Jyoti Baniya, general secretary of the Consumers’ Rights Protection Forum, however, blames the tobacco industry lobby for bullying and not letting the authorities execute the act properly. He says: “The tobacco industry in Nepal is pretty powerful, so unless there is strong political will, business owners will continue to arm twist the state and the bill will only remain on paper.”

See also:

Puffing away

Should We Ban Cigarettes?


Killing you softly

Even you give up smoking in Kathmandu, the choking air pollution is the equivalent to smoking two packs a day. Doctors say the risk of lung cancer is 20 per cent greater for those living in polluted cities like Beijing, Mexico City or Kathmandu. Add smoking to this and you are liable to stop breathing very soon.

According to the World Health Organisation (WHO), over a quarter of Nepal’s 26 million people smoke regularly. The number is much higher for those who have ever smoked. Interestingly, Nepal has a much higher rate of smoking among women (18 per cent) than neighbouring India (five per cent) or Thailand (2.1 per cent). The consumption of chewing tobacco is equally rampant, especially among men, with almost one-fifth using khaini.

Smoking has been linked to an increased risk in a number of diseases including lung and throat cancers, cardiovascular disease, hypertension, and stroke. Although thought to be less harmful than cigarettes, chewing tobacco can also lead to throat and mouth cancers. Tobacco use is the single biggest cause of preventable death in the world, whether smoked or consumed orally. A Nepali dies every half-an-hour due to smoking-related ailments.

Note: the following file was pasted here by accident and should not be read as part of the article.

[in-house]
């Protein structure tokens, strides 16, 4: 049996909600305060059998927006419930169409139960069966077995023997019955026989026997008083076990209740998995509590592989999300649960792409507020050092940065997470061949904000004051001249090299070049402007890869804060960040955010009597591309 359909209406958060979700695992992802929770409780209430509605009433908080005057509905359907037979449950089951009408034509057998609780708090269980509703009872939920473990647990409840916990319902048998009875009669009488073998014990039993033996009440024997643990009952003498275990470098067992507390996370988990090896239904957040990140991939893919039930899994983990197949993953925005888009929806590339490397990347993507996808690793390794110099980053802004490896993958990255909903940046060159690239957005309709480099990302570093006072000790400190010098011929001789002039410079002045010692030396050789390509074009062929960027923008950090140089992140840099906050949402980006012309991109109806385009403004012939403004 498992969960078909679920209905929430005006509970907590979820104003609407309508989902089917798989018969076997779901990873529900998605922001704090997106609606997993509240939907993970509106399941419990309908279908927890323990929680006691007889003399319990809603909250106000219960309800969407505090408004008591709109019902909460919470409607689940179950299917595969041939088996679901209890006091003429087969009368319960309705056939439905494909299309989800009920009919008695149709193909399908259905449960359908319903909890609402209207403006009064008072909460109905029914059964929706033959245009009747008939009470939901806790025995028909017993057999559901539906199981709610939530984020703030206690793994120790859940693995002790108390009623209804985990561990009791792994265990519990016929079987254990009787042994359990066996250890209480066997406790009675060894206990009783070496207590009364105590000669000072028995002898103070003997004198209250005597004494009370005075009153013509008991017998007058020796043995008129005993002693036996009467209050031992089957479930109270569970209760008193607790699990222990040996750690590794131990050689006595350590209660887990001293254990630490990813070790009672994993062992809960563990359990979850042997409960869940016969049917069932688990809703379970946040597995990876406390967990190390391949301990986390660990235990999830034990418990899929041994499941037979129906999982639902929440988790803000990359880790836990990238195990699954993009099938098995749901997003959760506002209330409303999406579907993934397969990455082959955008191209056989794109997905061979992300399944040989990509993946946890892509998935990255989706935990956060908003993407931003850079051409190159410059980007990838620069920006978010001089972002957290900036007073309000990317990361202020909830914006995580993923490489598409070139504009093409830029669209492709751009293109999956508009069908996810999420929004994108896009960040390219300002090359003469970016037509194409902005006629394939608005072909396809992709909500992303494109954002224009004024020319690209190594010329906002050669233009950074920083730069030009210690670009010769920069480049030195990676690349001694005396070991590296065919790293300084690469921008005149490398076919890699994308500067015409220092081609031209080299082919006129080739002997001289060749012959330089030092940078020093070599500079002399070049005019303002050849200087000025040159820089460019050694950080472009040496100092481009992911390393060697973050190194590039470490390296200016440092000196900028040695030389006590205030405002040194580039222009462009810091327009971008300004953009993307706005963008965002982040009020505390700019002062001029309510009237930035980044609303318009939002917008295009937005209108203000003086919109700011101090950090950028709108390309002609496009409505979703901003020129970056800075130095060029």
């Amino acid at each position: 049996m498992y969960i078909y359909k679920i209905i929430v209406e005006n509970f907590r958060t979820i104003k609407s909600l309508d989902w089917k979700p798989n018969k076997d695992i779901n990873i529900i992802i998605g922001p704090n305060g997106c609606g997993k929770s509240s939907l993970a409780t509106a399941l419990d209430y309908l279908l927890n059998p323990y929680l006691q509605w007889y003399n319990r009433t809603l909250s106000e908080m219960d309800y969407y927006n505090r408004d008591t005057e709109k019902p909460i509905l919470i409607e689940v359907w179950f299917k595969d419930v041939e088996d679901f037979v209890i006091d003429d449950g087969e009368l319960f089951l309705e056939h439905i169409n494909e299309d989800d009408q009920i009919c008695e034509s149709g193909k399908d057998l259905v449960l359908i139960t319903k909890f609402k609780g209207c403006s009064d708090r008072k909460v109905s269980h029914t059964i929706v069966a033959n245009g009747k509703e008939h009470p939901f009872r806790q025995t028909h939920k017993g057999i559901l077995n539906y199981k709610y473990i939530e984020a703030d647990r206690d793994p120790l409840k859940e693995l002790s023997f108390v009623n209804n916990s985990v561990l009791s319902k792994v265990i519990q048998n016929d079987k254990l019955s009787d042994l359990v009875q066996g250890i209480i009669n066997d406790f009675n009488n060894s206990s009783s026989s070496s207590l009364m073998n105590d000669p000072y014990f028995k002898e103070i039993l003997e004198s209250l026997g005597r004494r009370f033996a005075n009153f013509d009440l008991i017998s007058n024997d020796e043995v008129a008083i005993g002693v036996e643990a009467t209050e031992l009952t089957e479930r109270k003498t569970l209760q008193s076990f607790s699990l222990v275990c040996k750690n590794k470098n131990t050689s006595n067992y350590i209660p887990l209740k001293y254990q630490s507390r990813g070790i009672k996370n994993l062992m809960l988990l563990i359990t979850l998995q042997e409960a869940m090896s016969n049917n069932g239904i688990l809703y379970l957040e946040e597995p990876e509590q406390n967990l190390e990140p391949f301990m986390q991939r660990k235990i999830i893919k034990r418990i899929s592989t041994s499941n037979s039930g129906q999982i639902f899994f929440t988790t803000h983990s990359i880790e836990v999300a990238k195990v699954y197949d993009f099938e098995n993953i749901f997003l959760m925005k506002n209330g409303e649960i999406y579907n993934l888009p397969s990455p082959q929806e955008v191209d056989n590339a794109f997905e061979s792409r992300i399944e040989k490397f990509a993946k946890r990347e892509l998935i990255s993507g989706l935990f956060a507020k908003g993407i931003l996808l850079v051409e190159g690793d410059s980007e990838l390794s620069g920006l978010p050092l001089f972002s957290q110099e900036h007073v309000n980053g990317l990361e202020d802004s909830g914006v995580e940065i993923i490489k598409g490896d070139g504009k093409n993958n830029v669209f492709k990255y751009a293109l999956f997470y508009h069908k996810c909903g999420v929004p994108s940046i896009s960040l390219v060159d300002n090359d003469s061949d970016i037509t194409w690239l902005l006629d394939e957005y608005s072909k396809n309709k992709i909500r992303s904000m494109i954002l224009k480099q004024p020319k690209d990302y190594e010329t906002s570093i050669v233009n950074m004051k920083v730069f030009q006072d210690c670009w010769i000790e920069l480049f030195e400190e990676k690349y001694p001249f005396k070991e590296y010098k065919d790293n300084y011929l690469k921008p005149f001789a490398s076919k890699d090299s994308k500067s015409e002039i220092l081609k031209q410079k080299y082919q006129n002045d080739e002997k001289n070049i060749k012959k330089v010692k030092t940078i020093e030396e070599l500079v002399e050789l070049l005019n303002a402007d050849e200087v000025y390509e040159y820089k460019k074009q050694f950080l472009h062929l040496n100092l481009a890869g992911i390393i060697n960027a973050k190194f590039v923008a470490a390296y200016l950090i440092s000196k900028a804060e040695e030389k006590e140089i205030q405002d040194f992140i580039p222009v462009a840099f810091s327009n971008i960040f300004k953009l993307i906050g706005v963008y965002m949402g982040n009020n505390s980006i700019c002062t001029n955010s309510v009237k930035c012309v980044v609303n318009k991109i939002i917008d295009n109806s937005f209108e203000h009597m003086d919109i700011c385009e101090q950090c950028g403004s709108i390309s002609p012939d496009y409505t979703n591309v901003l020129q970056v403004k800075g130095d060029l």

Rubika Waiba, a physician at Capital Hospital in Putali Sadak says: “I have seen a steep rise in chronic obstructive pulmonary disease and bronchial asthma.”She attributes this to smoking combined with pollution and dust in the city air.

One of the most effective ways to curb tobacco abuse is by limiting or outright banning of advertisement of cigarettes and other products. As a signatory of the WHO Framework Convention for Tobacco Control in 2006, Nepal has tried to enact bans through the Supreme Court verdicts in 2006 and 2009 and also an Executive Order in 2010.

A more comprehensive policy was introduced through the Tobacco Product Control and Regulatory Bill in 2010. The bill proposed a complete ban on smoking in public places and workplaces, ban on cigarette advertisements, and made it mandatory for tobacco companies to cover 75 per cent of cigarette packets or other tobacco products with health warnings.

With 1.5 billion cigarettes produced annually, the tobacco industry in Nepal is a big provider of jobs and some argue that targeting it will only hurt the economy and make thousands unemployed. In the long-term, however, reducing morbidity and mortality by discouraging smoking may turn out to be better for Nepal’s economy.

Can the police do to smoking in public places what it did to drinking and driving?

Sulaiman Daud